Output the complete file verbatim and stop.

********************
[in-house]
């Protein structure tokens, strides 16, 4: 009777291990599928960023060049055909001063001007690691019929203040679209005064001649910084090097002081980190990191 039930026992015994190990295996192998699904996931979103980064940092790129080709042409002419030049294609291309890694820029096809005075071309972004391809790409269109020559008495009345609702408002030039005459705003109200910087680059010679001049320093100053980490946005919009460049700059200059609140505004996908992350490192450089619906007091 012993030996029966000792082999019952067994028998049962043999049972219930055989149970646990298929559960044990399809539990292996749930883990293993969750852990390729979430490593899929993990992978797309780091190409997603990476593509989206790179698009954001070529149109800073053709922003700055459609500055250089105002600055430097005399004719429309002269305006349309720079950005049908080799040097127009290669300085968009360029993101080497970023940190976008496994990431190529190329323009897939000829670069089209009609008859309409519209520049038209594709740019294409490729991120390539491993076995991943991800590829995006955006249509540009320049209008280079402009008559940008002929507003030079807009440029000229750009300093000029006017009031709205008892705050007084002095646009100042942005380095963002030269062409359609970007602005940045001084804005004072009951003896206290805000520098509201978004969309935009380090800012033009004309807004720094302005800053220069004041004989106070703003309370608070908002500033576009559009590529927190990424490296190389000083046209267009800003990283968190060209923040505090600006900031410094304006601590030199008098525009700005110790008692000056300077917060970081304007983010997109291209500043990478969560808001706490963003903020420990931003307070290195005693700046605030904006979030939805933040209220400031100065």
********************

[in-house]
């Protein structure tokens, strides 16, 4: 009777291990599928960023060049055909001063001007690691019929203040679209005064001649910084090097002081980190990191 039930026992015994190990295996192998699904996931979103980064940092790129080709042409002419030049294609291309890694820029096809005075071309972004391809790409269109020559008495009345609702408002030039005459705003109200910087680059010679001049320093100053980490946005919009460049700059200059609140505004996908992350490192450089619906007091 012993030996029966000792082999019952067994028998049962043999049972219930055989149970646990298929559960044990399809539990292996749930883990293993969750852990390729979430490593899929993990992978797309780091190409997603990476593509989206790179698009954001070529149109800073053709922003700055459609500055250089105002600055430097005399004719429309002269305006349309720079950005049908080799040097127009290669300085968009360029993101080497970023940190976008496994990431190529190329323009897939000829670069089209009609008859309409519209520049038209594709740019294409490729991120390539491993076995991943991800590829995006955006249509540009320049209008280079402009008559940008002929507003030079807009440029000229750009300093000029006017009031709205008892705050007084002095646009100042942005380095963002030269062409359609970007602005940045001084804005004072009951003896206290805000520098509201978004969309935009380090800012033009004309807004720094302005800053220069004041004989106070703003309370608070908002500033576009559009590529927190990424490296190389000083046209267009800003990283968190060209923040505090600006900031410094304006601590030199008098525009700005110790008692000056300077917060970081304007983010997109291209500043990478969560808001706490963003903020420990931003307070290195005693700046605030904006979030939805933040209220400031100065």